Now this could be a crank, or it might actually be Brian (returned from the dead, or never went there in the first place).  She confronts Huey who admits he has been protecting him.  Huey reluctantly tells Karen where he is, and she goes to visit him - convincing him to put in an appearance with the reformed Fruits.

And so they arrive at Wisbech, all fired up and fully reformed.  The Press Conference starts well enough, and then Brian gets more and more uncomfortable with the constant questioning and walks out, and announces he will not be playing.
A stunned Strange Fruit take to the stage to mild applause, and commence an out of tune, out of time, ramshackle performance.
And then, Tony Costello plays the opening chords to the "Flame Still Burns", Ray allows Les to take the vocal.
The crowd noise dies away, and all eyes are on stage.  At the point of the guitar solo, Brian straps on his guitar, and reluctantly takes to the stage, plays the solo like a pro, and the crowd are in raptures at the return of the greatest Prog Rock band of the 70s that no-one has heard of.
For all it's cliche, it is a truly triumphant ending to a film.
As the credits roll, the voiceover comes in, reminding us, the viewer, that not everything in the world of Strange Fruit runs smoothly:
"and how are they going to bollocks it up this time?"

Just what is it that makes this film so good?
1. It's written by Clement and La Frenais - rarely does anything bearing those names disappoint
2, It has a great cast, and avoids the inclusion of a big name (and a big salary) to pull the punters in - and each and everyone put in a convincing performance
3. Unlike some other period films, this has an original soundtrack where some effort was spent on the songs - rather than just creating a simple pastiche, or just re-cycling old tracks.
The main man on the soundtrack was Chris Difford, ably supported by Clive Langer, Russ Ballard, and Foreigner's Mick Jones.  There’s also a couple of Jeff Lynne co-writes (with Ian La Frenais).

The trailer:

All Over The World:

The Flame Still Burns:

Monday, 23 March 2020

The Sweeney vs The Professionals

Who would win in a fight?
Well, The Sweeney would.  Regan and Carter would get stuck in while Bodie would stand there and look menacing whilst Doyle would run away scared of getting his curly hair ruffled.

I work a 9 day fortnight, meaning I get every other Friday off work.  I still do the normal 37 hours per week (or 72 hours per fortnight), just spread over 9 days
(Actually, working "just" 37 hours per week would be welcome at the moment - average week = 45+)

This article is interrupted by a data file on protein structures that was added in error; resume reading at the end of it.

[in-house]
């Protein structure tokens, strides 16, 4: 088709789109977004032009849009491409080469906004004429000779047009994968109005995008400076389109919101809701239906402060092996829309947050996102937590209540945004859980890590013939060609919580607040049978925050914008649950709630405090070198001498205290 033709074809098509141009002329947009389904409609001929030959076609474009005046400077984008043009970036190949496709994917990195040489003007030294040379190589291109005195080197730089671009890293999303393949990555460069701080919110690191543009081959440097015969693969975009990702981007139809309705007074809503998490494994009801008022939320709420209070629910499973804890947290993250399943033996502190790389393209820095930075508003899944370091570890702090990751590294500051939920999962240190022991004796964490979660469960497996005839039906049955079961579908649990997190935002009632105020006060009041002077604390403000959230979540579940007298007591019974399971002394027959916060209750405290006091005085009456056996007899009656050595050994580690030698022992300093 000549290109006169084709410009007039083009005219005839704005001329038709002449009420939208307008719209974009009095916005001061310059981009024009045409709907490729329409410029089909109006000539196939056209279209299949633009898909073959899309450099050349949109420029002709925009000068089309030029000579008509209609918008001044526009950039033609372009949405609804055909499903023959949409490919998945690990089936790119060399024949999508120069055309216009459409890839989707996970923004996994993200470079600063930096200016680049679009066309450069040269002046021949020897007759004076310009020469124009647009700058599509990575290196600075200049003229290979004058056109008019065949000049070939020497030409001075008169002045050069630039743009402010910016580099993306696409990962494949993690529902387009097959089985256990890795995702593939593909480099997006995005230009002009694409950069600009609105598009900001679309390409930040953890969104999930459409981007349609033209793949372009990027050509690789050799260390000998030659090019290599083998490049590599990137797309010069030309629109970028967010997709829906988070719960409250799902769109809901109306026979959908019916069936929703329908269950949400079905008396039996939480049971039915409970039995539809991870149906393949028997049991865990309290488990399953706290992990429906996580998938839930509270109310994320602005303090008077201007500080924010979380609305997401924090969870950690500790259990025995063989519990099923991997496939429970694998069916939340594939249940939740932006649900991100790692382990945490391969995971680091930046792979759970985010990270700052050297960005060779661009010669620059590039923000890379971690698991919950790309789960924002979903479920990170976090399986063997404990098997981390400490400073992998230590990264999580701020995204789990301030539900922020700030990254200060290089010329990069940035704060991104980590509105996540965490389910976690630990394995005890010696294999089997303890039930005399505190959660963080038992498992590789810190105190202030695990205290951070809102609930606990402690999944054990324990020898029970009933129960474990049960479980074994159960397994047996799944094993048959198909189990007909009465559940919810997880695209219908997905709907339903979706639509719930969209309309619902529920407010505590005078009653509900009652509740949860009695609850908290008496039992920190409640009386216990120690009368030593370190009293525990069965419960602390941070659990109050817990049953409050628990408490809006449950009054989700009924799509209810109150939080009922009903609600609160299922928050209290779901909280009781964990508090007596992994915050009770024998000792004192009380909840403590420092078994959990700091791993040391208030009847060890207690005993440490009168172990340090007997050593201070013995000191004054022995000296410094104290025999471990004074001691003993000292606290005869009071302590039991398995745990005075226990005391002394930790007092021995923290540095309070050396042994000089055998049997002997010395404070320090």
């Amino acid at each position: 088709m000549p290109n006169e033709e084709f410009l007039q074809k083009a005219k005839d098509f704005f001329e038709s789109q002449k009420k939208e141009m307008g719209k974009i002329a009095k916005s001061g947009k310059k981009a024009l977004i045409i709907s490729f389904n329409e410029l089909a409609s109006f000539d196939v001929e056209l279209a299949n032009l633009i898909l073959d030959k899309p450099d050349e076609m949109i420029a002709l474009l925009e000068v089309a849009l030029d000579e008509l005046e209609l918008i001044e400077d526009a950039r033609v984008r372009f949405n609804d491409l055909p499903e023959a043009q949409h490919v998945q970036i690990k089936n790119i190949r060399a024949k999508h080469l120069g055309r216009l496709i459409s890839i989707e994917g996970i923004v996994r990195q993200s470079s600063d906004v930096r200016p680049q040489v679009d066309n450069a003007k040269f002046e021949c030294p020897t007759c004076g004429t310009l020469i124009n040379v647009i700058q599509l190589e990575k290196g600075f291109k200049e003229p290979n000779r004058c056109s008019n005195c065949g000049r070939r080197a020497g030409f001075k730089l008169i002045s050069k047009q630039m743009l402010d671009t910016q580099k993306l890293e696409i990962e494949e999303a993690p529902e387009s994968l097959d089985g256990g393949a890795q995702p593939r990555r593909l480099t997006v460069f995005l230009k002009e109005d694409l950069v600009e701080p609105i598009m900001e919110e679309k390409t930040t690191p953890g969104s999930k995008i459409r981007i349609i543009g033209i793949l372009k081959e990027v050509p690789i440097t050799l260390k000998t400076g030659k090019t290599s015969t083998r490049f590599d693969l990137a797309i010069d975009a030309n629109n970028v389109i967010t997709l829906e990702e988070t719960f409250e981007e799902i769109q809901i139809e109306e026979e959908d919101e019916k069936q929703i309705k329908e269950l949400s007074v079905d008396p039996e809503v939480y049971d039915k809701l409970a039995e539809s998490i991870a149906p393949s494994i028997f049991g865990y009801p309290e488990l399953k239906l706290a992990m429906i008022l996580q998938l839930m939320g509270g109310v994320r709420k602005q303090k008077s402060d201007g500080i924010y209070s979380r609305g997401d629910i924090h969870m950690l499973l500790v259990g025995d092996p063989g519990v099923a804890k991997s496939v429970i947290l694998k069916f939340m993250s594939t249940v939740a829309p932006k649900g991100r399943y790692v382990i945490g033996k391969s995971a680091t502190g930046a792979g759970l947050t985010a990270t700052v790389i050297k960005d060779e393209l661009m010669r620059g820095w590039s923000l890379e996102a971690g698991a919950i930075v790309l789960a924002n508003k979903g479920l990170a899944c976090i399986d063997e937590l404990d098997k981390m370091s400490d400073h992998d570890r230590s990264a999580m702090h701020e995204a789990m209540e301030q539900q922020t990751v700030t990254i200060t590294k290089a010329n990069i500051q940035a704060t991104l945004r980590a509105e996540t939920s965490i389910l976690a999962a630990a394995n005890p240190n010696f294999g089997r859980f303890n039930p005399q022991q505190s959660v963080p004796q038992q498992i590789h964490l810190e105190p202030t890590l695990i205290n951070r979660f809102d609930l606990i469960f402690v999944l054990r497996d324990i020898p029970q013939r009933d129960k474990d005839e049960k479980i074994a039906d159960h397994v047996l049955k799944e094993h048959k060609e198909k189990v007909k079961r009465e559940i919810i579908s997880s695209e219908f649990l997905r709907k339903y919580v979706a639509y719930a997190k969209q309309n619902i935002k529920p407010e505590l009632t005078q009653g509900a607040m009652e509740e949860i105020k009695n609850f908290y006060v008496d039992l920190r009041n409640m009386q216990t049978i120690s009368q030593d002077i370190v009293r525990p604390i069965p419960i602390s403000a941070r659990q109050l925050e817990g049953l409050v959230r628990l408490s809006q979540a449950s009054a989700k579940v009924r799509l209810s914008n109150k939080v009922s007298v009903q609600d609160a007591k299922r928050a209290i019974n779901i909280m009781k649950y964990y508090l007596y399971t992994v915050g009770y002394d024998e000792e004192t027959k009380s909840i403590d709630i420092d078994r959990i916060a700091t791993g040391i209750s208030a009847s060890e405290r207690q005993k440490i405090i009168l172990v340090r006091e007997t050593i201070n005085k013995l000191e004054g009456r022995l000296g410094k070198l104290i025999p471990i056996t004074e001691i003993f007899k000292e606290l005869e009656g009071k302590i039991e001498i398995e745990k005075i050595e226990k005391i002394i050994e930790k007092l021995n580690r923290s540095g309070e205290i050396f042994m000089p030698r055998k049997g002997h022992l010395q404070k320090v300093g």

So .. on these lazy Fridays, I like nothing more than getting up at normal time (my OCD does not allow a lie-in on a (once) normal working day, possibly going up the road for a big greasy fried breakfast in the local cafe, and then returning home to veg out for a bit on the sofa.
Daytime (morning time?) TV is not exactly the greatest, and I could probably watch endless episodes of Top Gear on Dave, save for the fact I think I've seen every episode at least 15 times already.
Just a bit further up the Programme Guide sits ITV4, and those Friday mornings offer Minder followed by The Sweeney followed by The Professionals.

Minder is the story of wheeling and dealing Arthur Daley and his sidekick/muscle Terry McCann.
It's basically the same conceit as Only Fools And Horses - 2 people stuck together, for better or for worse, trying to get through life by trying to turn a profit out of unremarkable merchandise.  Both Arfur and Del-Boy are prone to malapropisms ("The world is your lobster"), and both Terry and Rodney want to be doing the right thing, but find themselves caught up in the others dodgy dealing.

But we're here to compare and contrast 2 Police procedural dramas from a similar time period (The Sweeney ran from 1975 to 1978, and The Professionals from 1977 to 1983).
So who is Top Of The Cops?

The Sweeney was commissioned following a one-off ITV Drama - Regan - in 1974.  The one-off was written by Ian Kennedy-Martin (whose elder brother, Troy, had created Z Cars and written The Italian Job.  Troy also wrote half a dozen episodes, and co-wrote the second Sweeney film).
There's something "gritty" and real about The Sweeney - when first aired, there were cries of "too real" from serving Flying Squad officers.